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By Shubhi Mangla
The popular music form, Reggae has been acknowledged by a large number of people around the world. This form of music has actually originated in Jamaica in the late 1960s. Reggae involves a powerful four-beat rhythm through drums, electric guitar, bass guitar and the scraper. The rhythms of Reggae soon emerged as Jamaica’s leading modern music and its diaspora. Reggae, gained international recognition and was soon popular in countries like US, Britain and Africa.
Jamaica, an island in the West Indies to the south of Cuba and west of Haiti is mostly linked to Africa owing to the large population of African descent present there. The island has a rich heritage, glorious history and is a fusion of diverse cultures. However, Jamaica has also been largely influenced by the Hindu culture which still remains highly unacknowledged.
Indian influence on Jamaican cuisine
An important element of Indian influence on Jamaican culture is its cuisine. Jamaican food consists of a good usage of curry leaves. Curried chicken and goat dishes are the most popular dishes of Jamaica. Locals and tourists are mostly served with curried shrimp, curries red snapper, curried lobster etc. More health conscious citizens and visitors are treated with curry vegetables. Roti and curry goat even form a part of the island’s national cuisine. Indian chutneys and hot sauces are also adopted by Jamaica’s culinary cuisine. One can easily be fascinated with the Jamaican cuisine due to this Indian flavors.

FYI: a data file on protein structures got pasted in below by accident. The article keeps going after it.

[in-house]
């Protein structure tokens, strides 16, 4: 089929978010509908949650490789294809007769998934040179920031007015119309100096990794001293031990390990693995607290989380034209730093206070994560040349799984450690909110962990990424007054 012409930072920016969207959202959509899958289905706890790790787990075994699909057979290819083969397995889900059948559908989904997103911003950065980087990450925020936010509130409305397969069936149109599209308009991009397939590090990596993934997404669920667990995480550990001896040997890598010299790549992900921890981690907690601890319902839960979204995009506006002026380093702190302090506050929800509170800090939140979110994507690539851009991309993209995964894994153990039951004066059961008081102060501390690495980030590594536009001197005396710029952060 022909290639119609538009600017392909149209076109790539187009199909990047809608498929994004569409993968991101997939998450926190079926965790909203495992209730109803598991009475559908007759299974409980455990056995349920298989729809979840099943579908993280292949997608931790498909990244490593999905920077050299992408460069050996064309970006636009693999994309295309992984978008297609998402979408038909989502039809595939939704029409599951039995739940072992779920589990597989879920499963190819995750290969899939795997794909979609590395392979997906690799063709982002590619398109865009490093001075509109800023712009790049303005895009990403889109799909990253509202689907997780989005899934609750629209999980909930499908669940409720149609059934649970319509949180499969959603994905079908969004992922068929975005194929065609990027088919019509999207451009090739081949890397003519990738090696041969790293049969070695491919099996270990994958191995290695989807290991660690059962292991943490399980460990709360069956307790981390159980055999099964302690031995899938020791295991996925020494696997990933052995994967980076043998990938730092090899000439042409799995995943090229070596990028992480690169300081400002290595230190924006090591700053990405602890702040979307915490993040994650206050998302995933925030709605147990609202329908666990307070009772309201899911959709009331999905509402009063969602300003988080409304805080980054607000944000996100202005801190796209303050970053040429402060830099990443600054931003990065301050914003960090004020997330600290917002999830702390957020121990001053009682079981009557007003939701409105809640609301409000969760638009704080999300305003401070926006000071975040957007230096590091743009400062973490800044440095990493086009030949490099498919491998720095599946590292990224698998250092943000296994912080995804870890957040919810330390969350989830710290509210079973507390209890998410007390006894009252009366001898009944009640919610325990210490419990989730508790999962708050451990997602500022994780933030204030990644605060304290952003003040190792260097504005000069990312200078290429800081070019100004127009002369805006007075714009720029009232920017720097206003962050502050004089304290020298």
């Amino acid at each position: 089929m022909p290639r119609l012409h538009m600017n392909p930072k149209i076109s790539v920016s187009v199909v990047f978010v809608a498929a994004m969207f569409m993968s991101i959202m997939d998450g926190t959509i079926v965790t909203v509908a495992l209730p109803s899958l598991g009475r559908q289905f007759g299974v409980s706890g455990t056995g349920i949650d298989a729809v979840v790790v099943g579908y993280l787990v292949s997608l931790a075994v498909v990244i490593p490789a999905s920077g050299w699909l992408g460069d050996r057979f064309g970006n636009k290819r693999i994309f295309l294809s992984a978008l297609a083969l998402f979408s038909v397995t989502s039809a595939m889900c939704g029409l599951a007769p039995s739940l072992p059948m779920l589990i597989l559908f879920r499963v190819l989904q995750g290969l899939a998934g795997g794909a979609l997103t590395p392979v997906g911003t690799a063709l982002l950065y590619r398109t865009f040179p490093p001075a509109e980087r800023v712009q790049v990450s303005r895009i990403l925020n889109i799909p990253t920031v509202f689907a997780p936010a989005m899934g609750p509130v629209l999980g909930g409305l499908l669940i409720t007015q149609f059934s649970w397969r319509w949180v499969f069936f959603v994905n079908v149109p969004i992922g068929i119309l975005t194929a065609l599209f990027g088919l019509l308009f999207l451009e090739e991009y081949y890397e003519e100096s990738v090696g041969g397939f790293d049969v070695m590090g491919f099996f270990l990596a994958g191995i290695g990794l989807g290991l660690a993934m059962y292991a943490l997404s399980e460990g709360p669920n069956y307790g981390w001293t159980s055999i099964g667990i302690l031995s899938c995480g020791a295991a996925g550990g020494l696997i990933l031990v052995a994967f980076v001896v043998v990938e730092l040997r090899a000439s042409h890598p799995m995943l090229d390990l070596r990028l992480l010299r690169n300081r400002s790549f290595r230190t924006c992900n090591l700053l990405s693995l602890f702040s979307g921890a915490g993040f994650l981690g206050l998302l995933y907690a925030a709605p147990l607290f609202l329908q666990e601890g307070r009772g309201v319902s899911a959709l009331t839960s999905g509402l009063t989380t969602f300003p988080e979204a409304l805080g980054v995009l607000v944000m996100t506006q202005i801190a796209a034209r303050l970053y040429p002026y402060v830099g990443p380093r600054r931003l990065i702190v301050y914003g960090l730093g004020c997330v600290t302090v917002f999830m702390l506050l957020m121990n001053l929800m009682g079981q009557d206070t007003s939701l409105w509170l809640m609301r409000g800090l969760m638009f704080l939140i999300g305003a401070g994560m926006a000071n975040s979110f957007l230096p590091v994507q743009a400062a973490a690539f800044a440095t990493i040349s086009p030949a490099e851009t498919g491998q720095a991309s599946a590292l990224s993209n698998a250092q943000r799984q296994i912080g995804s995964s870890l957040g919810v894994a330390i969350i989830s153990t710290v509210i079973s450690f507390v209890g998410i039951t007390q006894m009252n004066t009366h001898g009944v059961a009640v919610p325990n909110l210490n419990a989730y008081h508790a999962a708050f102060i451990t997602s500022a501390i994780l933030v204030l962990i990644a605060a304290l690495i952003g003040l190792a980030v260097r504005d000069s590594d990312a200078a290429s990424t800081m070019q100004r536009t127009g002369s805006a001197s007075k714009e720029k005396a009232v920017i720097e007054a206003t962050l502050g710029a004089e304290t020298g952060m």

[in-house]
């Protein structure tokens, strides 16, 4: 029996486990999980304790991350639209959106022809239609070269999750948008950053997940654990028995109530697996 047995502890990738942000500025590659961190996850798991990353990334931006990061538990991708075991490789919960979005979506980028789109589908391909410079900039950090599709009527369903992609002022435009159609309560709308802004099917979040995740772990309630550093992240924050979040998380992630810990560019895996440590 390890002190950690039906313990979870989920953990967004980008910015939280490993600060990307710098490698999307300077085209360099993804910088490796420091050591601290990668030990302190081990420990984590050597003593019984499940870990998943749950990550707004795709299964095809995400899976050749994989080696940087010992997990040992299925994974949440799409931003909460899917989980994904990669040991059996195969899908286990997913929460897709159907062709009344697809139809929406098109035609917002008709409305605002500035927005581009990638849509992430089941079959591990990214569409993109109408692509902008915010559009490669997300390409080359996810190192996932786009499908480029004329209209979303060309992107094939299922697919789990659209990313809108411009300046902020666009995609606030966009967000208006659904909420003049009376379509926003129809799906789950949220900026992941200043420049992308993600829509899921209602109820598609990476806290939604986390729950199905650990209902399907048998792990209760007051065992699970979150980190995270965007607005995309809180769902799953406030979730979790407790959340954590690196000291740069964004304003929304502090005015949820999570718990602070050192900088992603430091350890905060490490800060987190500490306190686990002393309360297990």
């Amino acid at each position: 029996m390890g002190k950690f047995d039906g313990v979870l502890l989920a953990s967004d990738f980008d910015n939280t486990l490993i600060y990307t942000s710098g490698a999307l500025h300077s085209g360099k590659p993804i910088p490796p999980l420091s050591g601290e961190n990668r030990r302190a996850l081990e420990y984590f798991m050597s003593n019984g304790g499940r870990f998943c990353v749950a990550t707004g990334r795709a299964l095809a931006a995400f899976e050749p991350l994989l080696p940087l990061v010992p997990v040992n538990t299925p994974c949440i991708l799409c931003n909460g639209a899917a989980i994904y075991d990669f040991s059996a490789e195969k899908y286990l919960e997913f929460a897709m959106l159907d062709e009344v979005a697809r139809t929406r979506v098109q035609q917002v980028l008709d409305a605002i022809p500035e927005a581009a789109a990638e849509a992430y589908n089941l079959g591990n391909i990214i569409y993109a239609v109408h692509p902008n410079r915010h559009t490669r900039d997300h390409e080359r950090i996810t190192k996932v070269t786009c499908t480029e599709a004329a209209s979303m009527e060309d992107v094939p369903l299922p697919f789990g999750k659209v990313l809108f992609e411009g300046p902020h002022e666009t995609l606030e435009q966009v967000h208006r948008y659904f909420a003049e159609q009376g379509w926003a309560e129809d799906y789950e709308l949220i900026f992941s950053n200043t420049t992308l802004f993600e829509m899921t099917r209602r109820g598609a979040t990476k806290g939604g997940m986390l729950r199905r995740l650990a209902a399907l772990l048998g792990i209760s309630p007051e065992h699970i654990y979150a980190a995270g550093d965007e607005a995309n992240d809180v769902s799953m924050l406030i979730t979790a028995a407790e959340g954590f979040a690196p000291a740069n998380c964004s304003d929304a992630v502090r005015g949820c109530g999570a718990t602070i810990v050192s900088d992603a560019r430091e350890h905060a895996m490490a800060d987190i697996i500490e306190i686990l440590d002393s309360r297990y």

Indian arrival in Jamaica
According to livity.info, Jamaica first saw the arrival of Indians on May 10, 1845, who came to work in the sugar plantations of Clarendon, the island’s third largest church community. Their main aim was to replace the liberated African laborers who refused to work for their masters. Indians had friendly relation with African descent in Jamaica at first; hence Jamaican Africans accepted many of the Indian cultures and practices. Indians now form the third largest part of Jamaican society.
Rastafarianism and Indian influence
At the time when Reggae music was gaining dominance, Rastafarianism was growing in Jamaica. Rastafarianism began in Jamaica in 1920s and 1930s. Rastafarians believed in Jainism and Christianity and worshipped Judeo-Christian God, Jah. According to releigonfacts.com, “The Rastafarian lifestyle usually includes ritual use of marijuana, avoidance of alcohol, the wearing of one’s hair in dreadlocks, and vegetarianism”.
The leading father of Rastafarianism, Leonard Percival Howard belonged to Clarendon and grew up amongst Indians and Hindu culture. Howard believed in various Hindu rituals, their ceremonies of worshipping God, chanting “Jai Mata Di” and drinking bhang/ ganja, which are sweet flavored liquid consisting of little amount of alcohol. The practice of Ganja consumption was brought by Indian apprenticed workers which was known to cure all ills and also for religious purposes and vegetarian food. The main achievement was not food but the spread of spirituality. The early Rastafarian tenets were also influenced by Indian astronomy.